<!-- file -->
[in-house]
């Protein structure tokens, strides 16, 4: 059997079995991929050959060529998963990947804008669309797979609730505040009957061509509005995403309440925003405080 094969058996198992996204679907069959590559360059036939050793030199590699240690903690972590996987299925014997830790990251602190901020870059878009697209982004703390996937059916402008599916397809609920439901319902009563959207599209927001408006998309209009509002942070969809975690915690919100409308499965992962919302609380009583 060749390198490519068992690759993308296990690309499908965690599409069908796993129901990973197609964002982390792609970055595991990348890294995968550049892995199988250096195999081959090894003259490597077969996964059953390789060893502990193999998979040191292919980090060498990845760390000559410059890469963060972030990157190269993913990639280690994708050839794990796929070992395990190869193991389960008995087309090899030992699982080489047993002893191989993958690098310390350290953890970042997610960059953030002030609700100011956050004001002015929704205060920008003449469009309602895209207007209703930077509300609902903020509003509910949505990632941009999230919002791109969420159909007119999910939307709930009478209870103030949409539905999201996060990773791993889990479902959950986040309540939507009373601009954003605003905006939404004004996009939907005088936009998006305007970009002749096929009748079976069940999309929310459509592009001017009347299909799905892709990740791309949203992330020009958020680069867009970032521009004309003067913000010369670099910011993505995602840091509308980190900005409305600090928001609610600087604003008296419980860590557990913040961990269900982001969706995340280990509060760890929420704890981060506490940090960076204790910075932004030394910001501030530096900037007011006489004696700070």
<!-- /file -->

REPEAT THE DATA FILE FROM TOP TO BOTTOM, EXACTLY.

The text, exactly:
[in-house]
């Protein structure tokens, strides 16, 4: 059997079995991929050959060529998963990947804008669309797979609730505040009957061509509005995403309440925003405080 094969058996198992996204679907069959590559360059036939050793030199590699240690903690972590996987299925014997830790990251602190901020870059878009697209982004703390996937059916402008599916397809609920439901319902009563959207599209927001408006998309209009509002942070969809975690915690919100409308499965992962919302609380009583 060749390198490519068992690759993308296990690309499908965690599409069908796993129901990973197609964002982390792609970055595991990348890294995968550049892995199988250096195999081959090894003259490597077969996964059953390789060893502990193999998979040191292919980090060498990845760390000559410059890469963060972030990157190269993913990639280690994708050839794990796929070992395990190869193991389960008995087309090899030992699982080489047993002893191989993958690098310390350290953890970042997610960059953030002030609700100011956050004001002015929704205060920008003449469009309602895209207007209703930077509300609902903020509003509910949505990632941009999230919002791109969420159909007119999910939307709930009478209870103030949409539905999201996060990773791993889990479902959950986040309540939507009373601009954003605003905006939404004004996009939907005088936009998006305007970009002749096929009748079976069940999309929310459509592009001017009347299909799905892709990740791309949203992330020009958020680069867009970032521009004309003067913000010369670099910011993505995602840091509308980190900005409305600090928001609610600087604003008296419980860590557990913040961990269900982001969706995340280990509060760890929420704890981060506490940090960076204790910075932004030394910001501030530096900037007011006489004696700070």